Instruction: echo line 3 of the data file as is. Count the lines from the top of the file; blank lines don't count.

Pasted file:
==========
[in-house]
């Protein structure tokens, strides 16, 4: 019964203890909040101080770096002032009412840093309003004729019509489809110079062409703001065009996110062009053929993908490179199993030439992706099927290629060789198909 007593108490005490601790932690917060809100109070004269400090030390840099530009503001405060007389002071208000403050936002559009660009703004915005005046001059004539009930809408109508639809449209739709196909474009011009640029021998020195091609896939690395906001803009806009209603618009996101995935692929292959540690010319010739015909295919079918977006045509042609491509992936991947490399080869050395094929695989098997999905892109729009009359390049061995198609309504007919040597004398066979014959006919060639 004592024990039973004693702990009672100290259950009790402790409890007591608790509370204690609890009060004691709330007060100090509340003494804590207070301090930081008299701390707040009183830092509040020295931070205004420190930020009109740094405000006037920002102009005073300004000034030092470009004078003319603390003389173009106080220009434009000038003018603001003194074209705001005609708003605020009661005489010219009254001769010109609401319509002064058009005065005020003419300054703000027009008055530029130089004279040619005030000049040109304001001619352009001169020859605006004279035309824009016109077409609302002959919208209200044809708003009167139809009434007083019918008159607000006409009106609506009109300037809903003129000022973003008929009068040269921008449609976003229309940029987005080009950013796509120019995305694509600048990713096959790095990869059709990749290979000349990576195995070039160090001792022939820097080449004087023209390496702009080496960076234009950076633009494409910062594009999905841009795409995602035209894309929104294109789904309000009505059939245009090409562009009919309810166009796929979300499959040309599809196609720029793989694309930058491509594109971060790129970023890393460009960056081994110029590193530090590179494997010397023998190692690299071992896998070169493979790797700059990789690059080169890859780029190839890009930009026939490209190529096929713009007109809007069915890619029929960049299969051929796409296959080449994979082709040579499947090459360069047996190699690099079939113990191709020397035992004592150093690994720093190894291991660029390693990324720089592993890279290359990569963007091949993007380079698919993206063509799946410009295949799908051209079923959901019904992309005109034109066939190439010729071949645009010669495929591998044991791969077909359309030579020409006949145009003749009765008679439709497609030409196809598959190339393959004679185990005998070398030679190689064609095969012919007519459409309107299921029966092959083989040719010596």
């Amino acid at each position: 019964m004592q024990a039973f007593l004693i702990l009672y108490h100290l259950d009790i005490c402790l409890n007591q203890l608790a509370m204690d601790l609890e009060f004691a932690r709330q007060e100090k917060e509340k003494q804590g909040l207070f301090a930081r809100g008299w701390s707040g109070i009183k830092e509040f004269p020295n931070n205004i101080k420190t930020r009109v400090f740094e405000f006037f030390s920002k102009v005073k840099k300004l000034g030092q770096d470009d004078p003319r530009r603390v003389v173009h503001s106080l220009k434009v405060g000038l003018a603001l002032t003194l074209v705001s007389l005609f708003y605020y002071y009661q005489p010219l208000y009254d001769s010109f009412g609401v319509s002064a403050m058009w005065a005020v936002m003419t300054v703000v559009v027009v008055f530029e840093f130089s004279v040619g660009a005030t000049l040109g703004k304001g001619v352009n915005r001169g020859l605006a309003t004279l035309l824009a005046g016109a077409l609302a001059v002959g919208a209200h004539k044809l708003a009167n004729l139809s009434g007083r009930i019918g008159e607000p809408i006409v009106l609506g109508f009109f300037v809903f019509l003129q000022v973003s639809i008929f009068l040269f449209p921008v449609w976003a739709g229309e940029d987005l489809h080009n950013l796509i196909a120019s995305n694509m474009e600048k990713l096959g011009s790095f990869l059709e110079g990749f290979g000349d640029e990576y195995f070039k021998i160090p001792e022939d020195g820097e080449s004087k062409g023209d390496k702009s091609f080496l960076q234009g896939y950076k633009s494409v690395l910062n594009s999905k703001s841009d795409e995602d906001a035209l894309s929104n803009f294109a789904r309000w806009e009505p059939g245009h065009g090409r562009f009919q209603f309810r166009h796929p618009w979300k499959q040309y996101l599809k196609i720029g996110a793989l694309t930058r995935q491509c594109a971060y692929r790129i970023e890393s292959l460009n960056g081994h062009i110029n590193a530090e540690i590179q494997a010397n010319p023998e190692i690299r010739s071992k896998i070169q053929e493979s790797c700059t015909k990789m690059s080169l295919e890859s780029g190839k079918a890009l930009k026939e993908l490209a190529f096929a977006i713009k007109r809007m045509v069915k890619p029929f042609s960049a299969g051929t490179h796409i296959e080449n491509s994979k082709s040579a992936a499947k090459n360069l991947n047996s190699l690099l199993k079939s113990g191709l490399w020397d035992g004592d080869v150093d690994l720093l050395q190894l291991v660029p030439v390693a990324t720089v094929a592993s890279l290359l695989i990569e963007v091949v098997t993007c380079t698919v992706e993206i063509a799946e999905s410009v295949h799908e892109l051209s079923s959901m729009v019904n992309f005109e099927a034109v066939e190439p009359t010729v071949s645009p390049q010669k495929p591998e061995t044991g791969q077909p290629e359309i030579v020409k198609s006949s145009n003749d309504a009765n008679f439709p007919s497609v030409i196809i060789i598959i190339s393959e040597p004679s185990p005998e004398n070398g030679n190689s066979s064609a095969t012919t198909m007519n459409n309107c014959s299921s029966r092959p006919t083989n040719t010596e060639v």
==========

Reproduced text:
């Amino acid at each position: 019964m004592q024990a039973f007593l004693i702990l009672y108490h100290l259950d009790i005490c402790l409890n007591q203890l608790a509370m204690d601790l609890e009060f004691a932690r709330q007060e100090k917060e509340k003494q804590g909040l207070f301090a930081r809100g008299w701390s707040g109070i009183k830092e509040f004269p020295n931070n205004i101080k420190t930020r009109v400090f740094e405000f006037f030390s920002k102009v005073k840099k300004l000034g030092q770096d470009d004078p003319r530009r603390v003389v173009h503001s106080l220009k434009v405060g000038l003018a603001l002032t003194l074209v705001s007389l005609f708003y605020y002071y009661q005489p010219l208000y009254d001769s010109f009412g609401v319509s002064a403050m058009w005065a005020v936002m003419t300054v703000v559009v027009v008055f530029e840093f130089s004279v040619g660009a005030t000049l040109g703004k304001g001619v352009n915005r001169g020859l605006a309003t004279l035309l824009a005046g016109a077409l609302a001059v002959g919208a209200h004539k044809l708003a009167n004729l139809s009434g007083r009930i019918g008159e607000p809408i006409v009106l609506g109508f009109f300037v809903f019509l003129q000022v973003s639809i008929f009068l040269f449209p921008v449609w976003a739709g229309e940029d987005l489809h080009n950013l796509i196909a120019s995305n694509m474009e600048k990713l096959g011009s790095f990869l059709e110079g990749f290979g000349d640029e990576y195995f070039k021998i160090p001792e022939d020195g820097e080449s004087k062409g023209d390496k702009s091609f080496l960076q234009g896939y950076k633009s494409v690395l910062n594009s999905k703001s841009d795409e995602d906001a035209l894309s929104n803009f294109a789904r309000w806009e009505p059939g245009h065009g090409r562009f009919q209603f309810r166009h796929p618009w979300k499959q040309y996101l599809k196609i720029g996110a793989l694309t930058r995935q491509c594109a971060y692929r790129i970023e890393s292959l460009n960056g081994h062009i110029n590193a530090e540690i590179q494997a010397n010319p023998e190692i690299r010739s071992k896998i070169q053929e493979s790797c700059t015909k990789m690059s080169l295919e890859s780029g190839k079918a890009l930009k026939e993908l490209a190529f096929a977006i713009k007109r809007m045509v069915k890619p029929f042609s960049a299969g051929t490179h796409i296959e080449n491509s994979k082709s040579a992936a499947k090459n360069l991947n047996s190699l690099l199993k079939s113990g191709l490399w020397d035992g004592d080869v150093d690994l720093l050395q190894l291991v660029p030439v390693a990324t720089v094929a592993s890279l290359l695989i990569e963007v091949v098997t993007c380079t698919v992706e993206i063509a799946e999905s410009v295949h799908e892109l051209s079923s959901m729009v019904n992309f005109e099927a034109v066939e190439p009359t010729v071949s645009p390049q010669k495929p591998e061995t044991g791969q077909p290629e359309i030579v020409k198609s006949s145009n003749d309504a009765n008679f439709p007919s497609v030409i196809i060789i598959i190339s393959e040597p004679s185990p005998e004398n070398g030679n190689s066979s064609a095969t012919t198909m007519n459409n309107c014959s299921s029966r092959p006919t083989n040719t010596e060639v």